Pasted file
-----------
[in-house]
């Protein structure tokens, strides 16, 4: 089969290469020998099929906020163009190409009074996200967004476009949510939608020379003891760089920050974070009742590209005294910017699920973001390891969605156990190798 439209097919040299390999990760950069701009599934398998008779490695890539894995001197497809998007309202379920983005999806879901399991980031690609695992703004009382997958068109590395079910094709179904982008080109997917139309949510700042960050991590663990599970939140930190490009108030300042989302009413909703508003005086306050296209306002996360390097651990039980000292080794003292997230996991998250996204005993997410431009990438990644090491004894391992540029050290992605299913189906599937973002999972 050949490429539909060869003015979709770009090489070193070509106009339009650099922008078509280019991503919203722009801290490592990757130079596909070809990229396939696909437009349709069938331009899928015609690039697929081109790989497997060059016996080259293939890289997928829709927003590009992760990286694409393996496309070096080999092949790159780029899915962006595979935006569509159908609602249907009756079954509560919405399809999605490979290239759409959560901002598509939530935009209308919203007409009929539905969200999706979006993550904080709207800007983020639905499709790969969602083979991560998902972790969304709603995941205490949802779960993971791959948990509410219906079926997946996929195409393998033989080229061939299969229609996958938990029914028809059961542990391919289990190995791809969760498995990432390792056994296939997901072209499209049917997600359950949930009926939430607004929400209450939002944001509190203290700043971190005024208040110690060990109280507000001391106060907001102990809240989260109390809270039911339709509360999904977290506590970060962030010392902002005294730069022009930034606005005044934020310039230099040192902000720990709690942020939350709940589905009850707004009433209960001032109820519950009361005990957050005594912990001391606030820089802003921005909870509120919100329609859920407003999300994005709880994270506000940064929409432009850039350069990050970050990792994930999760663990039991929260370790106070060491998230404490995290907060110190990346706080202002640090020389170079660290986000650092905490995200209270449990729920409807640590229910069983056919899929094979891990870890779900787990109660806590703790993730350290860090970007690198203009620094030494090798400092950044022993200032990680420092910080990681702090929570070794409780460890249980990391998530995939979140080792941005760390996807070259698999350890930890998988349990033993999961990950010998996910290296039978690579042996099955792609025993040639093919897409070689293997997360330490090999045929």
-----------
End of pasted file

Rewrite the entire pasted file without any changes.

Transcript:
[in-house]
């Protein structure tokens, strides 16, 4: 089969290469020998099929906020163009190409009074996200967004476009949510939608020379003891760089920050974070009742590209005294910017699920973001390891969605156990190798 439209097919040299390999990760950069701009599934398998008779490695890539894995001197497809998007309202379920983005999806879901399991980031690609695992703004009382997958068109590395079910094709179904982008080109997917139309949510700042960050991590663990599970939140930190490009108030300042989302009413909703508003005086306050296209306002996360390097651990039980000292080794003292997230996991998250996204005993997410431009990438990644090491004894391992540029050290992605299913189906599937973002999972 050949490429539909060869003015979709770009090489070193070509106009339009650099922008078509280019991503919203722009801290490592990757130079596909070809990229396939696909437009349709069938331009899928015609690039697929081109790989497997060059016996080259293939890289997928829709927003590009992760990286694409393996496309070096080999092949790159780029899915962006595979935006569509159908609602249907009756079954509560919405399809999605490979290239759409959560901002598509939530935009209308919203007409009929539905969200999706979006993550904080709207800007983020639905499709790969969602083979991560998902972790969304709603995941205490949802779960993971791959948990509410219906079926997946996929195409393998033989080229061939299969229609996958938990029914028809059961542990391919289990190995791809969760498995990432390792056994296939997901072209499209049917997600359950949930009926939430607004929400209450939002944001509190203290700043971190005024208040110690060990109280507000001391106060907001102990809240989260109390809270039911339709509360999904977290506590970060962030010392902002005294730069022009930034606005005044934020310039230099040192902000720990709690942020939350709940589905009850707004009433209960001032109820519950009361005990957050005594912990001391606030820089802003921005909870509120919100329609859920407003999300994005709880994270506000940064929409432009850039350069990050970050990792994930999760663990039991929260370790106070060491998230404490995290907060110190990346706080202002640090020389170079660290986000650092905490995200209270449990729920409807640590229910069983056919899929094979891990870890779900787990109660806590703790993730350290860090970007690198203009620094030494090798400092950044022993200032990680420092910080990681702090929570070794409780460890249980990391998530995939979140080792941005760390996807070259698999350890930890998988349990033993999961990950010998996910290296039978690579042996099955792609025993040639093919897409070689293997997360330490090999045929």